The report, released on Tuesday, December 4, states that an unknown number of detentions have been reported in areas in which a large number of self-immolations have taken place, and that many of those being arrested are relatives of some of the estimated 92 Tibetans who have set themselves alight in Tibet since March 2011, protesting Chinese rule in their country.
The TCHRD’s source, based in the Kanlho area of Amdho, northeastern Tibet, also said that members of every household in the area had been forced to sign a letter declaring that no-one in their family would self-immolate.
It is difficult to gauge how many Tibetans linked to self-immolators have been arrested, because many instances are believed to go unreported for fear of retribution.
“There is palpable fear among local Tibetans that making the detentions known would affect their chances of early release,” said the source.
On October 21, the Chinese run Kanlho Prefectural government announced a 50,000 yuan (U.S. $7,913) reward for tip-offs relating to the “planning and abetment” of self-immolation protests. Three weeks later, on November 14, the neighbouring Malho Prefectural government issued a notification ordering all levels of local government to “enforce the ban on self-immolations and punish the families of self-immolators and the villages they live in.”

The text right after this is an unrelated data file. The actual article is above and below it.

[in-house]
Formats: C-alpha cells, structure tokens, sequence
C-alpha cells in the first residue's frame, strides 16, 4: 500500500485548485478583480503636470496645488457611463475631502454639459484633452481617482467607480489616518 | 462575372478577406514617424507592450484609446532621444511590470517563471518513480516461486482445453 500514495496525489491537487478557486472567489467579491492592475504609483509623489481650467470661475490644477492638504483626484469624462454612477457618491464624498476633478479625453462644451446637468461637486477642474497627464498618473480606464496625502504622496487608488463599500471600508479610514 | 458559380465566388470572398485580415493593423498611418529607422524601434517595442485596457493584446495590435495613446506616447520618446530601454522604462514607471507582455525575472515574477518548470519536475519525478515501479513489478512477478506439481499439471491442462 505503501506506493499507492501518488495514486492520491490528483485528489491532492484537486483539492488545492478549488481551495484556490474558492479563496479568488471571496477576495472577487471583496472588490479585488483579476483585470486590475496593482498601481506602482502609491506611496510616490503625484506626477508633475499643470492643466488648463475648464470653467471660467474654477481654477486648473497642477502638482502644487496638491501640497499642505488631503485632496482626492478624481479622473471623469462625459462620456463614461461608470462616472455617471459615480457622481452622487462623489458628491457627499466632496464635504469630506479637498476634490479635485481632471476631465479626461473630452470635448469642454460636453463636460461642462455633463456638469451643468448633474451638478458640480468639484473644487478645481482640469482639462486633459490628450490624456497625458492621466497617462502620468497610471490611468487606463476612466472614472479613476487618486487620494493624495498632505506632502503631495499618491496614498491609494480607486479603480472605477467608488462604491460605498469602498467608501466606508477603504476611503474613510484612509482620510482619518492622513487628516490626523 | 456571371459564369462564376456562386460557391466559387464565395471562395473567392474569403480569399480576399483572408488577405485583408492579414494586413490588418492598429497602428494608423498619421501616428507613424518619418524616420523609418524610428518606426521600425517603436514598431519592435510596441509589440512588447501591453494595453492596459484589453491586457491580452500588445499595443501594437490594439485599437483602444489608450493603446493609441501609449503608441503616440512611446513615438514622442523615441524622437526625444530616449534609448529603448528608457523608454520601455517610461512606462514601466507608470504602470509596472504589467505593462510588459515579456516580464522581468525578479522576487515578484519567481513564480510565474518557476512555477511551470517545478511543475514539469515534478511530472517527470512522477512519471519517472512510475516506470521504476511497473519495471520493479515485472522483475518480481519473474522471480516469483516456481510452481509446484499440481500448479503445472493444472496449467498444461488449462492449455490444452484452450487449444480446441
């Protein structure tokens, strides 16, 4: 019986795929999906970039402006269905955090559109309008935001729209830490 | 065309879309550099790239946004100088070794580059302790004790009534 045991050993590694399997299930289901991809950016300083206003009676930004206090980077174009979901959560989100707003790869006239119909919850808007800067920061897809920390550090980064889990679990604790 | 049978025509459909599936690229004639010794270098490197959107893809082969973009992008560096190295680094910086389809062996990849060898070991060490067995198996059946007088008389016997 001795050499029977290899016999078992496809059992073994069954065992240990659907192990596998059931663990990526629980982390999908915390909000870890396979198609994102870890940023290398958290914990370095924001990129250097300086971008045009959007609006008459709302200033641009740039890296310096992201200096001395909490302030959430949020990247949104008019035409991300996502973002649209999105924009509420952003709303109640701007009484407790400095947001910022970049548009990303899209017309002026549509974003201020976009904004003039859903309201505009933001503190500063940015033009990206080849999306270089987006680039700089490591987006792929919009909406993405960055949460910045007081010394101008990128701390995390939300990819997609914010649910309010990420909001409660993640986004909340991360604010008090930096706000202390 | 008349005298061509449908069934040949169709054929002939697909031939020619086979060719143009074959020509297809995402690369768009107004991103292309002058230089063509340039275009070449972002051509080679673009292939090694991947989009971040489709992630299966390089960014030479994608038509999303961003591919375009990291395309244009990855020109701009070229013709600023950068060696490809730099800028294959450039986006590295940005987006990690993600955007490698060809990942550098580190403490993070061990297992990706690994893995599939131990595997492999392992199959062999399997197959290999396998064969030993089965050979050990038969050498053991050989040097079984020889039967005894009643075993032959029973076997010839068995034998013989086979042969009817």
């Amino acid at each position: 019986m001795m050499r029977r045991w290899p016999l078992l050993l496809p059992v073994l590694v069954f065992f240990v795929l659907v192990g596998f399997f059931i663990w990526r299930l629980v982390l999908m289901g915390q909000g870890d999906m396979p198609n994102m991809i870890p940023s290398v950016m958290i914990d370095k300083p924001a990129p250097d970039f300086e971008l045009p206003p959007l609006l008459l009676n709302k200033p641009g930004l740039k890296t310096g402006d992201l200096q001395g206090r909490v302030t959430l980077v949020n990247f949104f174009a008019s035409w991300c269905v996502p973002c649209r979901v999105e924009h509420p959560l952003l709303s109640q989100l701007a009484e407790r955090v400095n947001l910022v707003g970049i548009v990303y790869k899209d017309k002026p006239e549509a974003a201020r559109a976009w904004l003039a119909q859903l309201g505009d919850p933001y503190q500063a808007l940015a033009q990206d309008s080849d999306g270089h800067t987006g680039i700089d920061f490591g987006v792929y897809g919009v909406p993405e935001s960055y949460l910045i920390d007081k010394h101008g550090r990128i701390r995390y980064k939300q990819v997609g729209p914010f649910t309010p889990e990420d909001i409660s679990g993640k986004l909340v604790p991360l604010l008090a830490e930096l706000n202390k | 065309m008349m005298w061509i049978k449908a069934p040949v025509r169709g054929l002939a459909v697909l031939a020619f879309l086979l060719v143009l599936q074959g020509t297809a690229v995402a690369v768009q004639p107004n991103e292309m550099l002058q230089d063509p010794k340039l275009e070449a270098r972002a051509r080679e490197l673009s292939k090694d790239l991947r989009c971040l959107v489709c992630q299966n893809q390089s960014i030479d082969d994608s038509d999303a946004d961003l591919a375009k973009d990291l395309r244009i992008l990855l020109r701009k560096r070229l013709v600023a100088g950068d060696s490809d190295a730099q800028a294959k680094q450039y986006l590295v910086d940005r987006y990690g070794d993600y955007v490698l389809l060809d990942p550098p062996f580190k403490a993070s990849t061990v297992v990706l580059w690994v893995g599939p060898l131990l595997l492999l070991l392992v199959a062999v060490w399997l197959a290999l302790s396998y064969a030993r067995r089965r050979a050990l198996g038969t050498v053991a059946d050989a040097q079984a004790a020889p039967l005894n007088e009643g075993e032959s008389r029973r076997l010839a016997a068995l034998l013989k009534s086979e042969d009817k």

According to the report: “In recent days, the local Chinese authorities in Kanlho have approached each household, forcing them to sign a letter stating that no one in their family would self-immolate and that each family member would check on the other to avert such incidents.”
The TCHRD’s source described how the bereaved wife of Lhamo Kyap, who died after setting himself alight near Bora monastery in Sangchu, Kanlho Prefecture, on October 20, angrily tore up the letter in front of a visiting official after her family had refused two or three times to sign it. Her fate is unknown.
The NGO also stated that past sources indicated that other family members of self-immolaters had been forced into signing a document stating that the protests were not linked to Chinese misrule.
It added: “Despite the official ban on self-immolation and related prayer ceremonies and cremation rituals, the outpouring of solidarity and condolences for family members of the self-immolators has been immense.
“In the Kanlho area, women have formed volunteer groups to observe fasting and other religious rituals to honour the memory of those who died.
“Villages, families and monasteries have been collectively sponsoring and holding prayers and other rituals.”